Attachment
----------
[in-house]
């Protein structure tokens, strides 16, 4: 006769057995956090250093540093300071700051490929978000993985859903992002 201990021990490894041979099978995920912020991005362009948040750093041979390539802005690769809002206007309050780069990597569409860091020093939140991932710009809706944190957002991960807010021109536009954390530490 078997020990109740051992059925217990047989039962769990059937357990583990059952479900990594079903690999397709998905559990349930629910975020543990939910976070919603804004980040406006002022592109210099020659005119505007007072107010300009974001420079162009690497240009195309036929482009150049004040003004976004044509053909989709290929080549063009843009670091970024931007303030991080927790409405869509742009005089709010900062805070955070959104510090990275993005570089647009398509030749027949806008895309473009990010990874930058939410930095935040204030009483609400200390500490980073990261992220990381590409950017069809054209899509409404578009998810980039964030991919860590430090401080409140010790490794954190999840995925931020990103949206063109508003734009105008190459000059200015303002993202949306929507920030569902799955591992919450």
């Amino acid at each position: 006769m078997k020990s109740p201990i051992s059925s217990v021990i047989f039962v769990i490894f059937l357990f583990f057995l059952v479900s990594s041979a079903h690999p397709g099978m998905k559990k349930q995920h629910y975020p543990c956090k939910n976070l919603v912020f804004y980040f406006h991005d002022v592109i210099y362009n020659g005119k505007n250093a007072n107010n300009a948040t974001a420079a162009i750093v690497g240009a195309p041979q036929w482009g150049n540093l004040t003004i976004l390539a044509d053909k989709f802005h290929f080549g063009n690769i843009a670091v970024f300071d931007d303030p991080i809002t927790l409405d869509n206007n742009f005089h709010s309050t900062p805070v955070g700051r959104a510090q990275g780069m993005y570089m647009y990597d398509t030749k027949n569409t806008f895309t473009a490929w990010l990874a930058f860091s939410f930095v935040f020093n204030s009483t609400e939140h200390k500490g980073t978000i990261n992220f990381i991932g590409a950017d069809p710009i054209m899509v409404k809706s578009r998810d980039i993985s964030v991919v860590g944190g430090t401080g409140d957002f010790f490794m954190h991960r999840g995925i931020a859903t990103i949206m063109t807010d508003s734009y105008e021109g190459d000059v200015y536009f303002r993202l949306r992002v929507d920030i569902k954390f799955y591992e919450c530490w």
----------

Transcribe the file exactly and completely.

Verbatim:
[in-house]
């Protein structure tokens, strides 16, 4: 006769057995956090250093540093300071700051490929978000993985859903992002 201990021990490894041979099978995920912020991005362009948040750093041979390539802005690769809002206007309050780069990597569409860091020093939140991932710009809706944190957002991960807010021109536009954390530490 078997020990109740051992059925217990047989039962769990059937357990583990059952479900990594079903690999397709998905559990349930629910975020543990939910976070919603804004980040406006002022592109210099020659005119505007007072107010300009974001420079162009690497240009195309036929482009150049004040003004976004044509053909989709290929080549063009843009670091970024931007303030991080927790409405869509742009005089709010900062805070955070959104510090990275993005570089647009398509030749027949806008895309473009990010990874930058939410930095935040204030009483609400200390500490980073990261992220990381590409950017069809054209899509409404578009998810980039964030991919860590430090401080409140010790490794954190999840995925931020990103949206063109508003734009105008190459000059200015303002993202949306929507920030569902799955591992919450």
């Amino acid at each position: 006769m078997k020990s109740p201990i051992s059925s217990v021990i047989f039962v769990i490894f059937l357990f583990f057995l059952v479900s990594s041979a079903h690999p397709g099978m998905k559990k349930q995920h629910y975020p543990c956090k939910n976070l919603v912020f804004y980040f406006h991005d002022v592109i210099y362009n020659g005119k505007n250093a007072n107010n300009a948040t974001a420079a162009i750093v690497g240009a195309p041979q036929w482009g150049n540093l004040t003004i976004l390539a044509d053909k989709f802005h290929f080549g063009n690769i843009a670091v970024f300071d931007d303030p991080i809002t927790l409405d869509n206007n742009f005089h709010s309050t900062p805070v955070g700051r959104a510090q990275g780069m993005y570089m647009y990597d398509t030749k027949n569409t806008f895309t473009a490929w990010l990874a930058f860091s939410f930095v935040f020093n204030s009483t609400e939140h200390k500490g980073t978000i990261n992220f990381i991932g590409a950017d069809p710009i054209m899509v409404k809706s578009r998810d980039i993985s964030v991919v860590g944190g430090t401080g409140d957002f010790f490794m954190h991960r999840g995925i931020a859903t990103i949206m063109t807010d508003s734009y105008e021109g190459d000059v200015y536009f303002r993202l949306r992002v929507d920030i569902k954390f799955y591992e919450c530490w």